As if he hadn't spoken, she said, "Your own mother was only fifteen when she had you, and you turned out fine."

"No thanks to her."

"But still." Sam took a deep shuddering breath. "At the crowd-control meeting we had at work the other day, they showed us some of the propaganda so we'd be prepared for what to expect from the protestors. They had pictures of aborted fetuses. I hit the recall button on my pager to get myself out of there. I got so sick in the bathroom. I thought it would never stop."

"I'm sorry, babe," he whispered. "I'm so sorry you had to see those pictures. I'm sorry you had to go through this whole ordeal and that you carry such a heavy burden."

"In some twisted way, I think maybe I baited Julian because I wanted to tell you. I just couldn't figure out how. But I wanted you to know."

"I'm glad you told me."

Resting her head on her knees, she turned her face so she could see him. "This is why we won't have kids."

"You can't know that for sure. You may have ended up with endometriosis anyway, even if you hadn't had that miscarriage. Maybe you already had it, didn't know it, and that caused the miscarriage."

Startled, she looked up at him. "You really think that's possible?"

"Anything is possible. The point is you'll never really know so why assume the worst? Have you tried to have kids with anyone other than Peter?"

"Of course not."

"How much you wanna bet he was the problem, not you?" Nick waggled his eyebrows at her. "We've already proven  was the problem in another important area, right? You've never tried to have  kids. And remember what I told you – when we're ready, we'll have them. If we can't have them the usual way, we'll adopt, we'll hire a surrogate, whatever it takes. We'll have them."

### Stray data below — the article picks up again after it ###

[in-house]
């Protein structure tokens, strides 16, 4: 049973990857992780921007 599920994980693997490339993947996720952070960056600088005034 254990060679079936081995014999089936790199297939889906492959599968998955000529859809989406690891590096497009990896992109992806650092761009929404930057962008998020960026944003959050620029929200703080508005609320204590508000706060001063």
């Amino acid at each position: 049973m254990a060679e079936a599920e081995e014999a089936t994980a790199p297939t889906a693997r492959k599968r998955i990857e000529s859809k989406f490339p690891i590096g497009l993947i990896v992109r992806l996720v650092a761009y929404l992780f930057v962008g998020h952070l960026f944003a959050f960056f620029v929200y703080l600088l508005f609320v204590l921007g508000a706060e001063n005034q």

"I don't know if I deserve them – or you."

He got up and reached out a hand to her. "Sure you do."

She took his hand and let him help her up.

Because he needed it as much as she did, he hugged her close to him.

Under his coat, her fingers clutched his back. "I love you," she whispered. "I love you so much."

"And I love you even more than I did earlier, if that's possible." With his arm around her shoulders, he led her to the stairs. "Let's go home. I saved you a lobster."

She glanced up at him, a hint of a smile on her face. "Thanks."

He knew she wasn't talking about lobster. "Any time, babe."